Experts comment on Brexit’s pros and cons
In a lot of ways, the term Brexit has become synonymous with the word “uncertainty”. With one month to go until the referendum day, Global Reinsurance looks into the strengths, weaknesses, opportunities and threats of a potential exit for the London Market, with the help of experts from different fields.
● At the Brexit event organised by sister title StrategicRISK, Institute of Economic Affairs director-general Mark Littlewood said that the UK could potentially become a “Hong Kong of the North”, focusing heavily on a service-based economy and offering especially financial services, largely based in the City of London.
● “A new trade deal could be negotiated with the EU and, as a result, there would be no trade barriers, no change in UK jobs and no change in the UK credit rating”, said Vote for Leave campaign chief executive Matthew Elliot, commenting on a Moody’s report that warned about additional trade barriers and other side effects.
● According to former British Insurance Law Association (BILA) chairman David Kendall, if a UK trade deal with the EU has no passporting of UK insurance products and services into the EU – which would likely require compliance with EU regulation – the UK would be able to determine its own insurance regulations. “This may result in more efficient and cost effective regulation more suited to the London market,” says Kendall.
76% of Scottish voters want to remain in the EU and could tip the balance of the referendum, according to a Daily Record survey.
● Marsh and McLennan chief executive Daniel Glaser says that the uncertainty and business volatility Brexit would create “could last for several years, with potentially significant economic and political outcomes”. He also notes that leaving could “damage London’s position as a major financial centre”.
● According to former British Insurance Law Association (BILA) chairman: “The terms of any trade deal with the EU concerning insurance services is likely to take years to negotiate.” In the meantime, if UK insurers choose to set up inside the EU, UK income and employment will be deprived. Clyde & Co global head of corporate insurance Andrew Holderness adds: “Whether insurers, reinsurers or insurance intermediaries are operating from the UK into the EU, or vice versa, they need to review the scale of that business to determine whether or not they should continue to write that business and, if so, how.”
● The Bank of England warned that “heightened and prolonged uncertainty due to a Brexit could potentially drive up interest rates for a wide rate of assets, including loans to businesses”. In turn, any change in interest policy would have an immediate impact on the pound, as noted by Aon Benfield.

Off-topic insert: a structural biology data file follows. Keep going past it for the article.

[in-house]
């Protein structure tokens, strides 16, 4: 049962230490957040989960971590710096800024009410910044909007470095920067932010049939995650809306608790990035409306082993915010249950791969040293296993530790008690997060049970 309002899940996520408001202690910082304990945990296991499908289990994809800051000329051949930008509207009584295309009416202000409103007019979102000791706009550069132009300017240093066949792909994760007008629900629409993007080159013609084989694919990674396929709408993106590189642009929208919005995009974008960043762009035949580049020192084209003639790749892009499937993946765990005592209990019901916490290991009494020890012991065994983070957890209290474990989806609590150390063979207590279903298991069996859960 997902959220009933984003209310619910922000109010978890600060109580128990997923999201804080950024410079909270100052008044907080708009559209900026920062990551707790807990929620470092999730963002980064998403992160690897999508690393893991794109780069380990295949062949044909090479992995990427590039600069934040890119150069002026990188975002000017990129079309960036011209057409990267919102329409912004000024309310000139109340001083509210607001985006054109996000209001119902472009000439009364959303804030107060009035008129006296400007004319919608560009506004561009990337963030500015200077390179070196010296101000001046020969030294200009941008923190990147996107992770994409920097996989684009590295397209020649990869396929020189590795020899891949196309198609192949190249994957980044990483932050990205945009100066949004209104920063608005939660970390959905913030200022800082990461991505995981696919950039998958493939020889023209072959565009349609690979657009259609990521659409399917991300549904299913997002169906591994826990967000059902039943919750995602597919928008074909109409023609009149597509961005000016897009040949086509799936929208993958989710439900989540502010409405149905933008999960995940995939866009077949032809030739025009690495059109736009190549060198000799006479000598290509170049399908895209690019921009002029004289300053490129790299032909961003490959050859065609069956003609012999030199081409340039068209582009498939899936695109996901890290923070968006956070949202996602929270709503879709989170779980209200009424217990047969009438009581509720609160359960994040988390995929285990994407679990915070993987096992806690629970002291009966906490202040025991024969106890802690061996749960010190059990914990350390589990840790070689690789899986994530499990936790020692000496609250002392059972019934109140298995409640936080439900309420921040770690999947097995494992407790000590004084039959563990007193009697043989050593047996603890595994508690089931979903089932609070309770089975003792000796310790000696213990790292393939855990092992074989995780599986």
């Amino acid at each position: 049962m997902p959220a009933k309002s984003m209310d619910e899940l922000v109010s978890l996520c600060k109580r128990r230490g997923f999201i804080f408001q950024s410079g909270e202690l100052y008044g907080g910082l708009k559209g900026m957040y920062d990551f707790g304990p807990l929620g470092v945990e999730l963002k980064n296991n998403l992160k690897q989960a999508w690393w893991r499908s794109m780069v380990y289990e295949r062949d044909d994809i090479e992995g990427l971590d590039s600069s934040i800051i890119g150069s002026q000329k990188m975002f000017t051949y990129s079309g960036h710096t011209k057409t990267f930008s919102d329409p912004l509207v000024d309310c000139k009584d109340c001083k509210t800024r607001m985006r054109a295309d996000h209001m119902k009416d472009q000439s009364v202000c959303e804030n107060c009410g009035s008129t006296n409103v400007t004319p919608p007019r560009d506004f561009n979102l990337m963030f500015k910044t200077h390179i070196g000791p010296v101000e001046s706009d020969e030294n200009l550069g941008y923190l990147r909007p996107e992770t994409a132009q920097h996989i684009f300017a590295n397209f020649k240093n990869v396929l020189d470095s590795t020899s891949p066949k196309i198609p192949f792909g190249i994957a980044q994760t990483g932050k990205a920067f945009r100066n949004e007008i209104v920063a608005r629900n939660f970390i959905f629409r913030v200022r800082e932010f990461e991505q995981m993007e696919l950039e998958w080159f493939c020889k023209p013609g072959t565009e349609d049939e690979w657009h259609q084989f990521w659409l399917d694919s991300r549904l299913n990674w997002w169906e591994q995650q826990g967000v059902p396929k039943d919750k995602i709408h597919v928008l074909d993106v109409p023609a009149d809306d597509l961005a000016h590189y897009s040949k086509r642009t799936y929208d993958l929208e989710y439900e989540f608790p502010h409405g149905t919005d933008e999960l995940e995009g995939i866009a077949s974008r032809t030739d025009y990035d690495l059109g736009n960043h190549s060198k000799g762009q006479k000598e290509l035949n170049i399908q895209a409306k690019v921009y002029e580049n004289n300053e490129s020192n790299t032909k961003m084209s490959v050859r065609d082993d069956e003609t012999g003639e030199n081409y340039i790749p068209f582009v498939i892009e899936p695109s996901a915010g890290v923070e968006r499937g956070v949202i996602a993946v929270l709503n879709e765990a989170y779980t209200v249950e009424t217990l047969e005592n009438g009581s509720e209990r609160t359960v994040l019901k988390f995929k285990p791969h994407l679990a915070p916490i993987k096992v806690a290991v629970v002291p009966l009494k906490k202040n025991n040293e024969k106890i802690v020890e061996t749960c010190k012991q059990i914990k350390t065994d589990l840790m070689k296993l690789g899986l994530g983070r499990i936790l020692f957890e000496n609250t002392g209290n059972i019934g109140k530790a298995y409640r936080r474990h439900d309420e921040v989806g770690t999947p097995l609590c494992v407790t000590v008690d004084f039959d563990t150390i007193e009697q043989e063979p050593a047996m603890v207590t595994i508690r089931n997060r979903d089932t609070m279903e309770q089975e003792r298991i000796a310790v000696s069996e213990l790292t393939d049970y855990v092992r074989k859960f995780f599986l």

0% of Britain’s so-called “unicorns” [private companies with a valuation above $1bn], will support Britain leaving, according to the Guardian.
● Business for Britain estimates that leaving would mean the UK could save enough on EU membership fees to make up for the costs of a Brexit for British Exporters – an estimated £7.4m.
● “The UK could aim to be a larger version of off-shore jurisdictions such as Bermuda or Guernsey by providing more fl exible regulation and a low tax regime for insurers,” says former British Insurance Law Association (BILA) chairman David Kendall. This coincides with plans to make the UK an ILS hub.
● There would be room for the UK to go back to its “core”, re-opening and strengthening commercial channels with the rest of the Commonwealth. “It is absurd that Britain – historically a great free-trading nation – has been unable for 42 years to do a free trade deal with Australia, New Zealand, China, India and America”, said former London Mayor Boris Johnson in a speech on 9 May.
● Cross-border mergers may become more attractive, according to Clyde & Co’s global head of corporate insurance Andrew Holderness. “It is worth considering the acceleration of those projects – not least because there may be increased competition for attractive targets, in order for them to be completed before the UK withdraws from the EU.”
11% are undecided on how to vote, while 46% want to stay and 43% to leave, according to a constantly updated Financial Times poll.
● UK Chancellor George Osborne has warned that Brexit would mean services making up 80% of the national economy will be impacted negatively: “The integrated supply chains that are a feature of our advanced manufacturing would face customs barriers for the first time in half a century,” he said.
● As stated by Aon Benfield: “Under Solvency II, capital relief is automatically granted for cessions to EEA reinsurers. Should the UK and Gibraltar leave the EEA, then such credits may no longer be available automatically and instead have to be based on the achievement of equivalence, a rating or the provision of collateral.”
● Frankfurt, Dublin and the other EU financial centres will see Brexit as a “golden opportunity to take business away from the London market”, says former British Insurance Law Association (BILA) chairman David Kendall, especially during uncertainty about the basis of regulation. “London may cease to be the financial capital of Europe, and an international centre of excellence for insurance, which will affect international insurers’ decisions about where to be located”.
● “Insurance businesses need to consider whether their staff in Europe or UK are currently utilising the free movement of citizens regime,” says Holderness, who believes increased employment costs and greater administrative burden are on the cards.
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